Searching over 5,500,000 cases.


searching
Buy This Entire Record For $7.95

Download the entire decision to receive the complete text, official citation,
docket number, dissents and concurrences, and footnotes for this case.

Learn more about what you receive with purchase of this case.

Rockwell v. Rawlins

United States District Court, D. Maryland

October 15, 2014

DANIEL L. ROCKWELL, et al., Plaintiffs,
v.
DETECTIVE CLYDE RAWLINS, et al., Defendants.

MEMORANDUM OPINION & ORDER

RICHARD D. BENNETT, District Judge.

Currently pending before the Court are Defendant Detective Clyde Rawlins' ("Detective Rawlins") Motion to Strike Declaration of Daniel L. Rockwell (ECF NO. 75) and Motion to Strike Plaintiff's Answers to Interrogatories and Response to Request for Production of Document (ECF No. 76).[1] The parties' submissions have been reviewed, and no hearing is necessary. See Local Rule 105.6 (D. Md. 2011). For the reasons that follow, Detective Rawlins' Motion to Strike Declaration of Daniel L. Rockwell (ECF No. 75) and Motion to Strike Plaintiff's Answers to Interrogatories and Response to Request for Production of Documents (ECF No. 76) are DENIED.

BACKGROUND

This case arises out of the execution of a warrant to arrest Plaintiff Daniel L. Rockwell ("Rockwell") in Baltimore City, Maryland. On February 8, 2011, Defendant Detective Clyde Rawlins ("Detective Rawlins") along with several other officers[2] arrived at Plaintiffs' home at 4425 Wrenwood Avenue, Baltimore City, Maryland 21212 in order to execute the warrant. Pls.' Compl. ¶ 21. Rockwell exited his second story bedroom window and stood on the roof of the house. Id. ¶ 21. It is undisputed that Defendant Rawlins subsequently tasered Rockwell, causing Rockwell to fall from the roof to the ground and fracture his vertebrae. Id.

Plaintiffs[3] filed an action in the Circuit Court for Baltimore City asserting a variety of federal and state claims for money damages against Defendants and the Baltimore City Police Department (ECF No. 2).[4] Thereafter, the Defendants removed the action to this Court pursuant 28 U.S.C. § 1446 and 28 U.S.C. § 1331, and the Defendants filed a number of motions to dismiss.

This Court held a hearing on February 27, 2014, where Plaintiffs agreed to dismiss numerous counts, including the false arrest, false imprisonment, and negligence claims.[5] Subsequently, this Court dismissed the action as to the other named individual Defendants as well as several of the other claims against Detective Rawlins and the Baltimore Police Department.[6] The remaining Counts included claims against Rawlins for assault and battery (Counts I and II), gross negligence (Count VII), violation of the Maryland Declaration of Rights (Counts X and XI), and violations of the Fourth and Fourteenth Amendment and 42 U.S.C. § 1983 (Count XII). Plaintiffs' § 1983 claim against the Baltimore Police Department for violation of the Fourth and Fourteenth Amendment (Count XII) survived as well.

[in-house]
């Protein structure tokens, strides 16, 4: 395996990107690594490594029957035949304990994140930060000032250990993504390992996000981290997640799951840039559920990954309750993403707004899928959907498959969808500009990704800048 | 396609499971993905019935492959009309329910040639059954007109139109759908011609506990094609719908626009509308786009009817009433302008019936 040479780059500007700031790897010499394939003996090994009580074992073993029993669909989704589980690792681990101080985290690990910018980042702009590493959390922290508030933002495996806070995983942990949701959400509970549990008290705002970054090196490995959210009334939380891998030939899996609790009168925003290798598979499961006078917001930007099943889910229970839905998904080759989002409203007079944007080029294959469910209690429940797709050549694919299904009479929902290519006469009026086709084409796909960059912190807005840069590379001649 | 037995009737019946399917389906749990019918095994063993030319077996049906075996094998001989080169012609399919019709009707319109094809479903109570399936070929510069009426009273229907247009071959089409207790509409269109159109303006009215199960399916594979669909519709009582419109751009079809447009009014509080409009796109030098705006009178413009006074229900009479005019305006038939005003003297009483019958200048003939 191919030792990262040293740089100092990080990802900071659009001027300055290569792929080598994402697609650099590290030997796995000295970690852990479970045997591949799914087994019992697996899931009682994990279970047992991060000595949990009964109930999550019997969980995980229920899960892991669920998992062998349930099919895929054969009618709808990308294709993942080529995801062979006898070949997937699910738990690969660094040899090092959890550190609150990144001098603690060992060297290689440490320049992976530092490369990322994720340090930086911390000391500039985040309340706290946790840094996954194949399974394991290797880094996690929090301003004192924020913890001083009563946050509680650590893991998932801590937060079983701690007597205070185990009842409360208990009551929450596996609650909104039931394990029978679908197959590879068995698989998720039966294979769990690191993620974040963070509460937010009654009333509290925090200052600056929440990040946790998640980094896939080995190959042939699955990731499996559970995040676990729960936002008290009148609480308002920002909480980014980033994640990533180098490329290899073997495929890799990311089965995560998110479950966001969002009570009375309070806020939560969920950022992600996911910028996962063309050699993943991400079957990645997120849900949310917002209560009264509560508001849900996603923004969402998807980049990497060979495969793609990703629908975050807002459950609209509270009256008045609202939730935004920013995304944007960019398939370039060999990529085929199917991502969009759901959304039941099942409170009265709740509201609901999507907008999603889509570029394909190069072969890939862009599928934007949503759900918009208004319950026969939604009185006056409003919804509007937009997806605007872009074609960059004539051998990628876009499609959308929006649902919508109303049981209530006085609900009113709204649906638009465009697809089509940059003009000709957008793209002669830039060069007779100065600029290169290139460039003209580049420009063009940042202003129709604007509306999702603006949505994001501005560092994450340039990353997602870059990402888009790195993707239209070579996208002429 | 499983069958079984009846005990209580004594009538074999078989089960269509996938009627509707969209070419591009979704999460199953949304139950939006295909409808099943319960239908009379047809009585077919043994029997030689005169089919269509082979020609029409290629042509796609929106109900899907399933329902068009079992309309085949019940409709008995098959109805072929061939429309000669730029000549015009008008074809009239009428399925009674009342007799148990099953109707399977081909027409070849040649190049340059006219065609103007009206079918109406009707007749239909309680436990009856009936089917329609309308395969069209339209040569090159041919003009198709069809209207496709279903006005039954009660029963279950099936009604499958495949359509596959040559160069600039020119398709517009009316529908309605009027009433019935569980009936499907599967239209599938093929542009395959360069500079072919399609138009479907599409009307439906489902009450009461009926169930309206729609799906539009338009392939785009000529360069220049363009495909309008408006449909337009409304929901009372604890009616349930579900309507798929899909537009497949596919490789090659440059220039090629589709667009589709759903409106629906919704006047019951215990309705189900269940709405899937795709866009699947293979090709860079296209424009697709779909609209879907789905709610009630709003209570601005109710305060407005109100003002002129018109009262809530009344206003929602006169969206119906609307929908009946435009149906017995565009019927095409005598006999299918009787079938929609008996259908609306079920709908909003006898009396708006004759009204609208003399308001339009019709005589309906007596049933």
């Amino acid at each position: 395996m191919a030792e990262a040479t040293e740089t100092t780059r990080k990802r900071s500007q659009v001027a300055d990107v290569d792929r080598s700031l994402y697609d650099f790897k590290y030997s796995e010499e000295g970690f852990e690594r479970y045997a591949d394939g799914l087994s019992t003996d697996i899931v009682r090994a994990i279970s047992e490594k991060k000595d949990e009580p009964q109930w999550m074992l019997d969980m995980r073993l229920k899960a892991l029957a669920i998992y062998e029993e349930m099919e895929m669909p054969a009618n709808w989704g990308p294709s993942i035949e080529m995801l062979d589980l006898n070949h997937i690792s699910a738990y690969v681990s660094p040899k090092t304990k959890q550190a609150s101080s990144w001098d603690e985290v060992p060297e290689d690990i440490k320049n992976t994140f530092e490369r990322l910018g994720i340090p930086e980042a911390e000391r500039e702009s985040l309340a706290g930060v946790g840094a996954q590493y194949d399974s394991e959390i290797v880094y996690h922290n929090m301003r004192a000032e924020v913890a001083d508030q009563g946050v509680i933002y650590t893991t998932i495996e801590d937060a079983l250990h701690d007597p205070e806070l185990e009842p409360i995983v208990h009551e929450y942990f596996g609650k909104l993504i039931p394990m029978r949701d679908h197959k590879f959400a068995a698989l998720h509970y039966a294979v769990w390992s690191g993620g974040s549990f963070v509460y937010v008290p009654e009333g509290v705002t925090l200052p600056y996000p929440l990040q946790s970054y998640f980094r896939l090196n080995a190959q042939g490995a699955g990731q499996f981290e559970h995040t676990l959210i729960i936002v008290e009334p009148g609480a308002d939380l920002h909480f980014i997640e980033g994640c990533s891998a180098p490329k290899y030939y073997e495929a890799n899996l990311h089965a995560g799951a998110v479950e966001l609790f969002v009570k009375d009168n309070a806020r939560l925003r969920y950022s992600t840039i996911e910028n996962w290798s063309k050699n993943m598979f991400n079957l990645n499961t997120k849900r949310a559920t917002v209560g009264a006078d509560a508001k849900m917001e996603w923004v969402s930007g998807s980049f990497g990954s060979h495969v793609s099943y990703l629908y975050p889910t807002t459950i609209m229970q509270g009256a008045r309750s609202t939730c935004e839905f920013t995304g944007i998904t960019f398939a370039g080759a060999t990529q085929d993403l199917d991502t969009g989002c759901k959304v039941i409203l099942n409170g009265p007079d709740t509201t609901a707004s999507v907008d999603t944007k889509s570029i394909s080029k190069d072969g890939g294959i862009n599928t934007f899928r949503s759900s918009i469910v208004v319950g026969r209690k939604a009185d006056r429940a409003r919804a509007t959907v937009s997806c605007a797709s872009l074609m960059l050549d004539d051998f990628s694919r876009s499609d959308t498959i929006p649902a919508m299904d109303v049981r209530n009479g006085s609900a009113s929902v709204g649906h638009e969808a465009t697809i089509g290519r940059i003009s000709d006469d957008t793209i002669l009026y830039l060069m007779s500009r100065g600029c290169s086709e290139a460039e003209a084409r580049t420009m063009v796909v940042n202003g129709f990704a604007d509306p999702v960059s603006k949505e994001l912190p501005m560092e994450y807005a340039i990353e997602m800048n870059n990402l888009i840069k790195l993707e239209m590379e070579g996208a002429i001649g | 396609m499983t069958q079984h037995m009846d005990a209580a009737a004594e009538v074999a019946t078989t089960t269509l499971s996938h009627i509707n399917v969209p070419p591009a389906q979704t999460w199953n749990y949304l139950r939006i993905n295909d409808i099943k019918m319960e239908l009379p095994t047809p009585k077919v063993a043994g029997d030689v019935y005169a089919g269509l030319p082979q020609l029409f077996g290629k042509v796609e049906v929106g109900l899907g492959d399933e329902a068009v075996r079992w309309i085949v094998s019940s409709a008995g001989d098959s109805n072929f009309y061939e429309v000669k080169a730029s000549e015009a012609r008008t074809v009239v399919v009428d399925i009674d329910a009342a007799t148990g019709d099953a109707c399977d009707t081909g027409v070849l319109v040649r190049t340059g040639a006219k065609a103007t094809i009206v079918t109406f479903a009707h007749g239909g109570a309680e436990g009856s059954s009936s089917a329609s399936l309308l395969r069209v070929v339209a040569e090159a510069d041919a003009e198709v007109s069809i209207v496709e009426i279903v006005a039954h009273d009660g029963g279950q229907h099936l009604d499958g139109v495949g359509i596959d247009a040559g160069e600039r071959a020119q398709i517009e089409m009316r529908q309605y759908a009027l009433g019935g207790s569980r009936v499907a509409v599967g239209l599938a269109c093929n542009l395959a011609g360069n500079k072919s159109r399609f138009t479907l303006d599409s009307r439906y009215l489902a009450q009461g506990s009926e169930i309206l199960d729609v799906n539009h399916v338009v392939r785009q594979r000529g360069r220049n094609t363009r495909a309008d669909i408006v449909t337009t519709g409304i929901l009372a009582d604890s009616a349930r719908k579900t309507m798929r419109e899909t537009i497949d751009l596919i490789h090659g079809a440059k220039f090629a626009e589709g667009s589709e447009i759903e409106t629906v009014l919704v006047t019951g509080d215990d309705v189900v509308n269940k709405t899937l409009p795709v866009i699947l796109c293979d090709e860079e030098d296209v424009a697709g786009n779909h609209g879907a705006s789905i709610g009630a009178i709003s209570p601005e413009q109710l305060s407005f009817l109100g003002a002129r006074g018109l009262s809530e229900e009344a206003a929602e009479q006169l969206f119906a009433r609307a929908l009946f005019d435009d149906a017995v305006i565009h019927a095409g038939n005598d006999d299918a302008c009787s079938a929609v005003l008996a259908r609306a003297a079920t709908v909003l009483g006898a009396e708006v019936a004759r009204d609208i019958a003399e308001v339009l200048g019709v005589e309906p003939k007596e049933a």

Thereafter, upon the Baltimore Police Department's motion, this Court bifurcated the case. Trial as to the claims against Detective Rawlins was scheduled for November 10, 2014, and the case was stayed as to the Baltimore Police Department.[7]

The Scheduling Order in this case set the discovery deadline for July 25, 2014. Plaintiffs submitted a status report on July 25, 2014, indicating that some discovery was still outstanding due to "difficulties" of a "sensitive" nature. See ECF No. 68. That same day, Detective Rawlins filed his Motion for Summary Judgment. Plaintiffs filed their response brief on August 29, 2014, and attached a declaration made by Plaintiff Rockwell as an exhibit in support.

On September 11, 2014, Plaintiffs served their answers to interrogatories and responses to requests for production by email and U.S. Mail. Later that day, Detective Rawlins filed his Motion to Strike Plaintiff's Declaration. Then, on September 19, Detective Rawlins filed his Motion to Strike Plaintiff's Answers to Interrogatories and Response to Request for Production of Documents.

DISCUSSION

Defendant Detective Rawlins has filed two motions to strike. His Motion to Strike Declaration of Daniel L. Rockwell (ECF No. 75) seeks to prevent Plaintiffs from using Plaintiff Rockwell's Declaration, attached to his Opposition brief, as evidence in this case. In support of this motion, Detective Rawlins argues that the material in the declaration should have been-and was not-produced during discovery and that Plaintiff Rockwell is incapable of providing admissible testimony due to his mental condition. Detective Rawlins' Motion to Strike Plaintiff's Answers to Interrogatories and Response to Request for Production of Document (ECF No. 76) seeks to preclude Plaintiffs from relying upon any information disclosed in their answers and responses. Detective Rawlins argues that Plaintiffs' responses were untimely and, therefore, Plaintiffs should be precluded from calling newly-disclosed witnesses or relying upon newly disclosed medical records. Additionally, Detective Rawlins again asserts that Plaintiff Rockwell should be precluded from offering testimony due to his alleged mental illness. This Court first addresses Plaintiffs' alleged discovery failures, and then discusses the issue of Plaintiff Rockwell's competence.

I. Sanctions for Alleged Discovery Violations

Rule 37(d) of the Federal Rules of Civil Procedure governs sanctions for failure to respond to interrogatories or requests for production. Rule 37(d) states:

(d) Party's Failure to Attend Its Own Deposition, Serve Answers to Interrogatories, or Respond to ...

Buy This Entire Record For $7.95

Download the entire decision to receive the complete text, official citation,
docket number, dissents and concurrences, and footnotes for this case.

Learn more about what you receive with purchase of this case.